For weeks the United States and its European allies have warned a Russian invasion could be imminent, leaving them scrambling to support Ukraine and searching for diplomatic breakthroughs while threatening severe consequences for the Kremlin.
But even as Russia masses more than 100,000 troops on its neighbor’s doorstep, Putin’s intentions continue to be the source of great scrutiny and little clarity: Is he readying an attack on Ukraine, the former Soviet state that has since drifted away from Moscow, or using the show of military force to try and secure concessions from Washington and its allies?
The Russian leader’s first public comments on the crisis since December came as new satellite images appeared to show an increased troop buildup on Ukraine’s borders but also as Moscow continued to suggest it was open to diplomacy.
Putin took on a defiant tone Tuesday, accusing the United States and NATO of not just ignoring Moscow’s key demands but using Ukraine as “a tool” in its efforts to contain Russia and lure it into war.
He also warned of a future scenario in which Ukraine was admitted to NATO and then attempted to recapture the Crimean peninsula, which Russia annexed in 2014, leading to the potential for a military clash with the trans-Atlantic alliance.
Washington rejected the criticism.
“When the fox is screaming from the top of the henhouse that he’s scared of the chickens, which is essentially what they’re doing, that fear isn’t reported as a statement of fact,” White House press secretary Jen Psaki told reporters later Tuesday.
“We know who the fox is in this case. We have seen the buildup of troops at the border,” she added.
Kremlin spokesman Dmitry Peskov jokingly dismissed Psaki’s comments on Wednesday, saying: “Traditionally Russia has always been compared to a bear — and a bear can’t climb on the roof of a chicken coop, it’s too heavy.”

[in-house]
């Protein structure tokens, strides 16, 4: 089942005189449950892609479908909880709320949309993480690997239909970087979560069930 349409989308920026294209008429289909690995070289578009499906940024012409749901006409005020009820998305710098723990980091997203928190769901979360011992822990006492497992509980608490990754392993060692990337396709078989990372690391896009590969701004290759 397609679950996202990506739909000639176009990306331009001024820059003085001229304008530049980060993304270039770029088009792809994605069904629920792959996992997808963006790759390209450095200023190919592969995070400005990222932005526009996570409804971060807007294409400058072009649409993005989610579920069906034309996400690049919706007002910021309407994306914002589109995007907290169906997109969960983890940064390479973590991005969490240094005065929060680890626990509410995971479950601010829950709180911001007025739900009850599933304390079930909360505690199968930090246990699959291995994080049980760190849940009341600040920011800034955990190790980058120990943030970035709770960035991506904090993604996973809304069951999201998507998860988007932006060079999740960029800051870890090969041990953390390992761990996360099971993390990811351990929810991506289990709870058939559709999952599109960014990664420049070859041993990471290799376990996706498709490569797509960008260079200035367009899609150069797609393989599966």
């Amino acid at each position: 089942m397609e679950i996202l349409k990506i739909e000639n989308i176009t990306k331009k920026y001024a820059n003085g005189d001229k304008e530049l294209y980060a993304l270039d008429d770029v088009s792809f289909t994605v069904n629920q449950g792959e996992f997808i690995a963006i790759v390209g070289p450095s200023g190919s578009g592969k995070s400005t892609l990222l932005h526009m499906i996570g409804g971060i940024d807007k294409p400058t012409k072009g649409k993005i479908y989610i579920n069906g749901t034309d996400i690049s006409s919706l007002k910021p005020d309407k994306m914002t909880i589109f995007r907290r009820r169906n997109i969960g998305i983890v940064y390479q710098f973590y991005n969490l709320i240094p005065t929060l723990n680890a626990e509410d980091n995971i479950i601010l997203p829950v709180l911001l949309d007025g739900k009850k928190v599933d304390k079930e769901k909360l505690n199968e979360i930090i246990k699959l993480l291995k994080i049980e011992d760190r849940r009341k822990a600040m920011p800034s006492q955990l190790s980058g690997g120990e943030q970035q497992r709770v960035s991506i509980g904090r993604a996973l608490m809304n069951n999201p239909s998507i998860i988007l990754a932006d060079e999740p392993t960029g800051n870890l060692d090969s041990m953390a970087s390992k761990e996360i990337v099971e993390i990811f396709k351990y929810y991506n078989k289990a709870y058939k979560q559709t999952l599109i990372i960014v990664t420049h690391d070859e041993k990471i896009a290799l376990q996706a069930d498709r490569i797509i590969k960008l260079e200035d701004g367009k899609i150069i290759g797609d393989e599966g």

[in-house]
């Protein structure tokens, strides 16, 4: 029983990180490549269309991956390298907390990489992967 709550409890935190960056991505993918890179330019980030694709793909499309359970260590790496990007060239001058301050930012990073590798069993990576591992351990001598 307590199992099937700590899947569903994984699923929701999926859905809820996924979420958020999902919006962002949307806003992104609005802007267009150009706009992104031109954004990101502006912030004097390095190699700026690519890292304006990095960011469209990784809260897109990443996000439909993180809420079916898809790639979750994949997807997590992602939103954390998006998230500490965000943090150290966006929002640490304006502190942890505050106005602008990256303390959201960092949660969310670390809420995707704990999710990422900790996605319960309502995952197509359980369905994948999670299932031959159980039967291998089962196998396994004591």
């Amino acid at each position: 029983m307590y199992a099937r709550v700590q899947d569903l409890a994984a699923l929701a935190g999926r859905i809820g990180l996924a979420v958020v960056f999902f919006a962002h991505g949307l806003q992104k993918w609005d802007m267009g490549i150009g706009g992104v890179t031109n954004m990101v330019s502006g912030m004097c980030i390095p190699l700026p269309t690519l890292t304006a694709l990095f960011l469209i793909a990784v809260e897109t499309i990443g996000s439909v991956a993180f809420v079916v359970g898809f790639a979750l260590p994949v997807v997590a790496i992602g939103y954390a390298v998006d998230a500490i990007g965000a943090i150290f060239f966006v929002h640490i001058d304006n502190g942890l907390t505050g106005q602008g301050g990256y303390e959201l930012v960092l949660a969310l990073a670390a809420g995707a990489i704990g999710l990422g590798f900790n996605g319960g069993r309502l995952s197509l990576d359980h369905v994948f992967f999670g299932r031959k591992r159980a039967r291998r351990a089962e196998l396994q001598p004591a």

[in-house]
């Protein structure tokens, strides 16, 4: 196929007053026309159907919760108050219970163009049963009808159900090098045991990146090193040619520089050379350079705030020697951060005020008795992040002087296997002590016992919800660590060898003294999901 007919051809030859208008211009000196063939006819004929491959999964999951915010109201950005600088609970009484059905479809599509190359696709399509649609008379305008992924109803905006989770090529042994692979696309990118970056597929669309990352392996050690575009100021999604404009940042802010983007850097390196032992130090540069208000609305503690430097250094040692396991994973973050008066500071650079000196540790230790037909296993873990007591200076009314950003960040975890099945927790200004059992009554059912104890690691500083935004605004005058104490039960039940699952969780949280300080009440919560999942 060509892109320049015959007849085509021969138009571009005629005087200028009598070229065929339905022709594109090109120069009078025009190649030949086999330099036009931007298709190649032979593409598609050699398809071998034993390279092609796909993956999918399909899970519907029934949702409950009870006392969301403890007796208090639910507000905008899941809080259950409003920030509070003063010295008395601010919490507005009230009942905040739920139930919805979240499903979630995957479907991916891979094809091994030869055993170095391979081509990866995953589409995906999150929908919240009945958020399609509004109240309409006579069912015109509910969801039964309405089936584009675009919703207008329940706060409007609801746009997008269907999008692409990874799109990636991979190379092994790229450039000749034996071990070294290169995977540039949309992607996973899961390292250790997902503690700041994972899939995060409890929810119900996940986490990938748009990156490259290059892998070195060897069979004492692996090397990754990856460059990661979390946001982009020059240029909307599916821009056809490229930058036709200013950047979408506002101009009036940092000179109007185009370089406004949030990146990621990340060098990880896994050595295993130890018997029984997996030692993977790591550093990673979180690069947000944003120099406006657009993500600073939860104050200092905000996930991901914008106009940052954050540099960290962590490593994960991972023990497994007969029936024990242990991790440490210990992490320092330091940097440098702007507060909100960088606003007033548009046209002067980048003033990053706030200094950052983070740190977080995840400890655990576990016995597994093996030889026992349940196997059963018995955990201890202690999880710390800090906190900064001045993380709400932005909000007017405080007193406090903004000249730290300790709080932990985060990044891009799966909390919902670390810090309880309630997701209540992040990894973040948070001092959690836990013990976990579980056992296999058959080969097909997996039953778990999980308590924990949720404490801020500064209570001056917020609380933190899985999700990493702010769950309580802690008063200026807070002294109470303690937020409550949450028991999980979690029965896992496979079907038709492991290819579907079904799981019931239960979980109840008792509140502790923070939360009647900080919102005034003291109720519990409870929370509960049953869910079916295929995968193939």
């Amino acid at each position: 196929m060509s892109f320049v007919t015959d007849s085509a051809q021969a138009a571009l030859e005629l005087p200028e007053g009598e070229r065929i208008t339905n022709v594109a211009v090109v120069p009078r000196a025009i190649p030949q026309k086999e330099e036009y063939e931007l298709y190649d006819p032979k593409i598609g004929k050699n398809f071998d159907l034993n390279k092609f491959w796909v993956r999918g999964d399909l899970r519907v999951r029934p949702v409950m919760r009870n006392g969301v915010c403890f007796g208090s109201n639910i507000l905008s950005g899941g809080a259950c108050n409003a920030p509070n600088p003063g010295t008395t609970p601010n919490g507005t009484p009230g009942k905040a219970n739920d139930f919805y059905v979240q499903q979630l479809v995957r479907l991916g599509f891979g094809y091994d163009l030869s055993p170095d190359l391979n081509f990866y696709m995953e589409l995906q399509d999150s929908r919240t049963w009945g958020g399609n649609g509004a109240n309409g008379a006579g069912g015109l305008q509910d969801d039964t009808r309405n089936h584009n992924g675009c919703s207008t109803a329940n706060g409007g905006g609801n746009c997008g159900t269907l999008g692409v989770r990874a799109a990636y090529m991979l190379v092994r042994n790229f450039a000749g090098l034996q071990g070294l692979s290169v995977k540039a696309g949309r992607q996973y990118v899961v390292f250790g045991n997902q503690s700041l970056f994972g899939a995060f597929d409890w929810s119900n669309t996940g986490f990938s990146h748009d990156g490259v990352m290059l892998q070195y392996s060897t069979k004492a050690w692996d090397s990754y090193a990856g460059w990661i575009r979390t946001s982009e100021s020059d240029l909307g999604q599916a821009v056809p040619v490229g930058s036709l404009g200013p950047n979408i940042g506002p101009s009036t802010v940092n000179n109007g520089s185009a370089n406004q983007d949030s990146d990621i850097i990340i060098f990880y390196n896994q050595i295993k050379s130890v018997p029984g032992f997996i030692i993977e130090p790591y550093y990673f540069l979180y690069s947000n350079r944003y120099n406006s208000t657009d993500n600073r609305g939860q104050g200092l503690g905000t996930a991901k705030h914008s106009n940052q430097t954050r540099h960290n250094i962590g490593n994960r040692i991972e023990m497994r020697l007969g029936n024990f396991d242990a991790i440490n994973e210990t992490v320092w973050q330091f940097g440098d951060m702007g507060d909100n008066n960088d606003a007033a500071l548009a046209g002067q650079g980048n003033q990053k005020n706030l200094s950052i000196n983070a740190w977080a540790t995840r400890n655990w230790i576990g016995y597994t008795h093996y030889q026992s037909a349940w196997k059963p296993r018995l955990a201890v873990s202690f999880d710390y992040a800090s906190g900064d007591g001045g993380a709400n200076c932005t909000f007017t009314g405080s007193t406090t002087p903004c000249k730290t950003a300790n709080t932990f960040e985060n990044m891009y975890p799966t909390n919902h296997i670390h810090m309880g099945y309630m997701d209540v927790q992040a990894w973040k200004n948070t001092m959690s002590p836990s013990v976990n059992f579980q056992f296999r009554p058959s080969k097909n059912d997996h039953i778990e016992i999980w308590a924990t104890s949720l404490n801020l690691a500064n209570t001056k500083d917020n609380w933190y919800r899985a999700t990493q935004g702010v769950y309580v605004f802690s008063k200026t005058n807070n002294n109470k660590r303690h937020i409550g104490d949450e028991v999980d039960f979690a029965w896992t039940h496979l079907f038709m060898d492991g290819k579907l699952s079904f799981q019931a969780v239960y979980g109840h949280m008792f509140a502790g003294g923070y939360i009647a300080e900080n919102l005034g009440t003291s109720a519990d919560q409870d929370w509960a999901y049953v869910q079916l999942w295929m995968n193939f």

But for some in Ukraine, Putin’s rhetoric belittling the country was nothing new.
“This shows once again that Russia has always perceived Ukraine only as an ‘instrument’ that anyone can use, and not as an independent state and partner,” said Sofiia Pylypenko, a student from the city of Kostantynivka in the Donetsk region, where a deadly conflict between Russia-backed separatists and the Ukrainian government has been simmering for eight years.
“This position completely excludes respect for Ukraine’s sovereignty and for Ukraine’s ability to choose its own economic and political path,” Pylypenko, 20, told NBC News via Facebook Messenger.
Ukrainian President Volodymyr Zelenskyy also said that it was difficult to predict Russia’s actions, so both the international community and his country must prepare for any developments.
Zelenskyy has previously sought to play down fears of a Russian invasion even as Kyiv’s allies have sounded the alarm, but on Tuesday sounded more firm in his assessment of the situation.
“This will not be a war between Ukraine and Russia — this will be a war in Europe,” he warned of a potential fresh invasion.
New satellite imagery released Wednesday by U.S.-based Maxar Technologies, a space technology company, appeared to show increased Russian military deployments in Crimea as well as in western Russia and Belarus, a close Kremlin ally that borders Ukraine and Poland.
“During the past couple of weeks, several new significant military deployments have been observed in Belarus,” Maxar said in a release accompanying the satellite photos. Russia says it’s been moving troops there for joint military drills later this month.
“Also, troop tents/shelters for personnel have been seen at virtually every deployment location in Belarus, Crimea and western Russia which suggests that the units are now accompanied with troops and have increased their overall readiness level,” the company added.
The Kremlin has repeatedly denied planning an attack, but issued a series of bold security demands last month and is keeping the U.S. and NATO waiting for its verdict on their response.
Ahead of Putin’s remarks, a senior State Department official said the U.S. was “fascinated” to see how the Russian leader would address the standoff.
Psaki later added that there is ultimately no telling what Putin is going to do, but President Joe Biden is open to more direct conversations with his Russian counterpart.
Despite sounding unimpressed by the West’s response to Russia’s demands, Putin indicated Moscow remains open to more diplomatic talks, adding that he hopes for an eventual solution that would take every party’s concerns into account.
The security demands call for NATO to rule out ever admitting Ukraine and other ex-Soviet nations, refrain from deploying offensive weapons near Russia and roll back its deployments to Eastern Europe — all part of Putin’s belief that the West’s growing influence on Russia’s borders presents an existential danger to his country.
The U.S. and NATO have largely dismissed the demands but sent their written replies to Russia’s proposals last week.
Russia has yet to officially respond, but Putin’s comments were a first glimpse of Moscow’s next move — whatever that might be.